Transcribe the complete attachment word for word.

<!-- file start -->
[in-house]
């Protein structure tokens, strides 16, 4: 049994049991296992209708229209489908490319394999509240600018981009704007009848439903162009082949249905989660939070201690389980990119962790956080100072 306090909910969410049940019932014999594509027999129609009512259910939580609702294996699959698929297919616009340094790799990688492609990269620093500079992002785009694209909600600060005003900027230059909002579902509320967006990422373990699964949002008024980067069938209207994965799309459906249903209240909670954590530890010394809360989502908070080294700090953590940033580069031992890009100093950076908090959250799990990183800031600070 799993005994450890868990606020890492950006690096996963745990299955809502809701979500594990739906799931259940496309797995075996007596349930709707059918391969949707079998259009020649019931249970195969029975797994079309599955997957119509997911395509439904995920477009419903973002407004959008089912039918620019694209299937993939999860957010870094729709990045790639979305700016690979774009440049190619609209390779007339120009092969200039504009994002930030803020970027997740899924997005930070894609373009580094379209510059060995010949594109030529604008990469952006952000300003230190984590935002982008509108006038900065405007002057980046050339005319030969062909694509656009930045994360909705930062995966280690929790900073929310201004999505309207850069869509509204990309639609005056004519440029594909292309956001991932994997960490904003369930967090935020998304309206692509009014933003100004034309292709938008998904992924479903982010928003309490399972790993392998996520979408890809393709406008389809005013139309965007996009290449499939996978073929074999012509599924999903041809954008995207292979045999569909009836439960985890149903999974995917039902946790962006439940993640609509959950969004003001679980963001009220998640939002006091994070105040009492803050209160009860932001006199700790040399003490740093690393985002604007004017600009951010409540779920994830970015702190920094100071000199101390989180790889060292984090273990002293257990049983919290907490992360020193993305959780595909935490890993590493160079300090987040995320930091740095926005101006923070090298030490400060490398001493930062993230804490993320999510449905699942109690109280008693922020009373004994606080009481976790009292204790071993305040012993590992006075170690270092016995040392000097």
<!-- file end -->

[in-house]
């Protein structure tokens, strides 16, 4: 049994049991296992209708229209489908490319394999509240600018981009704007009848439903162009082949249905989660939070201690389980990119962790956080100072 306090909910969410049940019932014999594509027999129609009512259910939580609702294996699959698929297919616009340094790799990688492609990269620093500079992002785009694209909600600060005003900027230059909002579902509320967006990422373990699964949002008024980067069938209207994965799309459906249903209240909670954590530890010394809360989502908070080294700090953590940033580069031992890009100093950076908090959250799990990183800031600070 799993005994450890868990606020890492950006690096996963745990299955809502809701979500594990739906799931259940496309797995075996007596349930709707059918391969949707079998259009020649019931249970195969029975797994079309599955997957119509997911395509439904995920477009419903973002407004959008089912039918620019694209299937993939999860957010870094729709990045790639979305700016690979774009440049190619609209390779007339120009092969200039504009994002930030803020970027997740899924997005930070894609373009580094379209510059060995010949594109030529604008990469952006952000300003230190984590935002982008509108006038900065405007002057980046050339005319030969062909694509656009930045994360909705930062995966280690929790900073929310201004999505309207850069869509509204990309639609005056004519440029594909292309956001991932994997960490904003369930967090935020998304309206692509009014933003100004034309292709938008998904992924479903982010928003309490399972790993392998996520979408890809393709406008389809005013139309965007996009290449499939996978073929074999012509599924999903041809954008995207292979045999569909009836439960985890149903999974995917039902946790962006439940993640609509959950969004003001679980963001009220998640939002006091994070105040009492803050209160009860932001006199700790040399003490740093690393985002604007004017600009951010409540779920994830970015702190920094100071000199101390989180790889060292984090273990002293257990049983919290907490992360020193993305959780595909935490890993590493160079300090987040995320930091740095926005101006923070090298030490400060490398001493930062993230804490993320999510449905699942109690109280008693922020009373004994606080009481976790009292204790071993305040012993590992006075170690270092016995040392000097």